Casa parts of the house tiles
Updated: September 1, 2017
Special tricks for special parts.
Take your mosaic skills to the next level. Learn pro tips for dealing with tricky diagonal layouts, large tiles, uneven walls, dry grout cleaning, and other tile placement issues.
By the DIY experts at The Family Handyman Magazine
Build a pyramid for diagonal tiles
The usual way to tile diagonally is to mark 45 degree diagonal lines on the wall or floor. But when that angle isn't 45 degrees, like on the diamond tile you see here, getting exact lines is even harder. So we'll show you a better way: mark a single layout line and center the tiles on it, aligning the corners of the tile with the line. Build a pyramid centered on the line and use the sides of the pyramid to align each line diagonally. Check the sides of the pyramid from time to time with a ruler.
Video: Create your own floor design
Design planning for a tile project is often the most difficult and time-consuming step. Watch this video to see how a pro does it. You'll see how to draw chalk lines and make sure they're perfectly square. Plus, you'll learn how to avoid narrow, hard-to-cut tiles along a wall. Don't start a tile project until you see this video!
Special mortar for large tiles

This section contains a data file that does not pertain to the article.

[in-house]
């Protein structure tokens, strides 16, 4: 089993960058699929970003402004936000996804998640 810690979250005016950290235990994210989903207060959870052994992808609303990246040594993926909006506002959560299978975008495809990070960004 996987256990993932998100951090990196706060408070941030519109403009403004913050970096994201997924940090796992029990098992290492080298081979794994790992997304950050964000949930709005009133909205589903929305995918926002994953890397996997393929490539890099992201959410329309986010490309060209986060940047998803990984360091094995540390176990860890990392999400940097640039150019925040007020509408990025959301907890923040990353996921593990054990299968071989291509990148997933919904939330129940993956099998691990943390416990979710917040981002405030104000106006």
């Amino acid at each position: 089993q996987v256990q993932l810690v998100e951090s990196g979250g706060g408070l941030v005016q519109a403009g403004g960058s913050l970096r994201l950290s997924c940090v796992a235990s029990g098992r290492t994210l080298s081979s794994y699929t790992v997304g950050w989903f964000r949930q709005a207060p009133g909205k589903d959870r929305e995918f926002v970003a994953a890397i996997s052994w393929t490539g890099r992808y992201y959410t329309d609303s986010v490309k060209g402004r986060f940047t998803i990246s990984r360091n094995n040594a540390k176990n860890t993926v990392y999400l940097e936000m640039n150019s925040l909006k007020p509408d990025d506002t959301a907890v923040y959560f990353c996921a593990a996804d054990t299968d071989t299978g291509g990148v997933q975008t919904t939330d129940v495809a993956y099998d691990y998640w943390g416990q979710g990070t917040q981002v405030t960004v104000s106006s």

Special thin mortar
Thin grout is the best laying adhesive for most tiles. But if you're laying tiles larger than 12 x 12 inches, look for terms like "medium bed", "large tile", or "large format" on the bag tag. Larger tiles require a thicker bed and, unlike standard thin-set grout, medium-bed grout does not lose its bonding strength when laid over a thick bed. It's also firmer and shrinks less, so the tiles stay in place better as the grout sets. Medium bed grout is available at tile stores and some home centers.
Niche size to fit tile
If you are planning a niche in the wall, lay the tiles and take some measurements to determine the size of the niche. Custom sizing the alcove to fit between full tiles will provide a more attractive installation and avoid some cuts. With a diagonal tile layout like the one shown here, you'll get full tiles and half tiles. If the frame frames the niche, be sure to take this into account in the design.
a symmetric niche
By creating features like this wall niche based on the size and pattern of the tile, you can create designs that look balanced and symmetrical.
Align the tile edges
“Lippage” is the technical term for the jagged edges of tiles (although “@%&#” is more common). The ridge is difficult to avoid with large tiles and is easy to see with narrow grout lines or tiles with square edges rather than rounded edges. In any of these circumstances, clips and leveling wedges help lay the tiles flat. Simply slide the clip under the tile and push in the wedge. After the thin layer has hardened, break off the exposed clip. LASH brand clips are available at tile stores and some home centers.
Porcelain clean cuts
Step 2: Slit
Cut a final slit about 2 inches long. This prevents it from splitting as it nears the end of the main cut.
Porcelain tiles are incredibly hard and brittle. Therefore, it often splinters along cuts or cracks before the cut is complete. Here's a three-step routine that eliminates these problems. The first step only works with saws that allow you to adjust the depth of cut. If not, you can still make the second and third cuts to avoid cracking.